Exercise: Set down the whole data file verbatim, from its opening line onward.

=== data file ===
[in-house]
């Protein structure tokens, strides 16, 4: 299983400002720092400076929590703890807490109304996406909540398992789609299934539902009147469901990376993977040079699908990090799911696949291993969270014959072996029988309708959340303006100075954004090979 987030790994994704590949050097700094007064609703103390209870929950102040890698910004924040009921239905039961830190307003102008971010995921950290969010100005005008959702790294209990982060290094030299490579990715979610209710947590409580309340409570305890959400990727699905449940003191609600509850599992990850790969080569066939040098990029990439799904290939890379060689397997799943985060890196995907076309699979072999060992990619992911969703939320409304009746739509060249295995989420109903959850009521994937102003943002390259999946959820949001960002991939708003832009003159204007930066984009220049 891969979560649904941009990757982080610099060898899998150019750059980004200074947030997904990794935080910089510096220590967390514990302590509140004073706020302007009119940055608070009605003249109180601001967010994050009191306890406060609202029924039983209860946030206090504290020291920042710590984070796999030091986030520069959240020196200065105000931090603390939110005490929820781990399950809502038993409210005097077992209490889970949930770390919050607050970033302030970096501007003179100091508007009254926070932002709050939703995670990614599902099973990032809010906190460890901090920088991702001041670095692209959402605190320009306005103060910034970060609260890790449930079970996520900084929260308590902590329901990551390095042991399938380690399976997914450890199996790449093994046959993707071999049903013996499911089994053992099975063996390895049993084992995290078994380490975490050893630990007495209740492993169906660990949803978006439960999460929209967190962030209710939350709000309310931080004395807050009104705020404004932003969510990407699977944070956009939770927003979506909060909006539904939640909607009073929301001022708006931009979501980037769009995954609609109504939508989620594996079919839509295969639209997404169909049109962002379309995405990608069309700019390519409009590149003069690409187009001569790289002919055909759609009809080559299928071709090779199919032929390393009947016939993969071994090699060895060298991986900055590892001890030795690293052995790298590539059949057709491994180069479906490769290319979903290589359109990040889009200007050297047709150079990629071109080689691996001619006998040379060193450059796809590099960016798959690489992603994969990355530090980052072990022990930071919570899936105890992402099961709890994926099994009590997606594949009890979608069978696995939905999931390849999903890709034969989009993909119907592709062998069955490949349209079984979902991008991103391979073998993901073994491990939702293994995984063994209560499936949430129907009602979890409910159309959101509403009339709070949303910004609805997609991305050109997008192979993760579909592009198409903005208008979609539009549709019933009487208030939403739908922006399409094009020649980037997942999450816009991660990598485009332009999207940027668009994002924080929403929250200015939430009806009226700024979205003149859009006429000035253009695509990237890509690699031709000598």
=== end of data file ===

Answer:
[in-house]
């Protein structure tokens, strides 16, 4: 299983400002720092400076929590703890807490109304996406909540398992789609299934539902009147469901990376993977040079699908990090799911696949291993969270014959072996029988309708959340303006100075954004090979 987030790994994704590949050097700094007064609703103390209870929950102040890698910004924040009921239905039961830190307003102008971010995921950290969010100005005008959702790294209990982060290094030299490579990715979610209710947590409580309340409570305890959400990727699905449940003191609600509850599992990850790969080569066939040098990029990439799904290939890379060689397997799943985060890196995907076309699979072999060992990619992911969703939320409304009746739509060249295995989420109903959850009521994937102003943002390259999946959820949001960002991939708003832009003159204007930066984009220049 891969979560649904941009990757982080610099060898899998150019750059980004200074947030997904990794935080910089510096220590967390514990302590509140004073706020302007009119940055608070009605003249109180601001967010994050009191306890406060609202029924039983209860946030206090504290020291920042710590984070796999030091986030520069959240020196200065105000931090603390939110005490929820781990399950809502038993409210005097077992209490889970949930770390919050607050970033302030970096501007003179100091508007009254926070932002709050939703995670990614599902099973990032809010906190460890901090920088991702001041670095692209959402605190320009306005103060910034970060609260890790449930079970996520900084929260308590902590329901990551390095042991399938380690399976997914450890199996790449093994046959993707071999049903013996499911089994053992099975063996390895049993084992995290078994380490975490050893630990007495209740492993169906660990949803978006439960999460929209967190962030209710939350709000309310931080004395807050009104705020404004932003969510990407699977944070956009939770927003979506909060909006539904939640909607009073929301001022708006931009979501980037769009995954609609109504939508989620594996079919839509295969639209997404169909049109962002379309995405990608069309700019390519409009590149003069690409187009001569790289002919055909759609009809080559299928071709090779199919032929390393009947016939993969071994090699060895060298991986900055590892001890030795690293052995790298590539059949057709491994180069479906490769290319979903290589359109990040889009200007050297047709150079990629071109080689691996001619006998040379060193450059796809590099960016798959690489992603994969990355530090980052072990022990930071919570899936105890992402099961709890994926099994009590997606594949009890979608069978696995939905999931390849999903890709034969989009993909119907592709062998069955490949349209079984979902991008991103391979073998993901073994491990939702293994995984063994209560499936949430129907009602979890409910159309959101509403009339709070949303910004609805997609991305050109997008192979993760579909592009198409903005208008979609539009549709019933009487208030939403739908922006399409094009020649980037997942999450816009991660990598485009332009999207940027668009994002924080929403929250200015939430009806009226700024979205003149859009006429000035253009695509990237890509690699031709000598």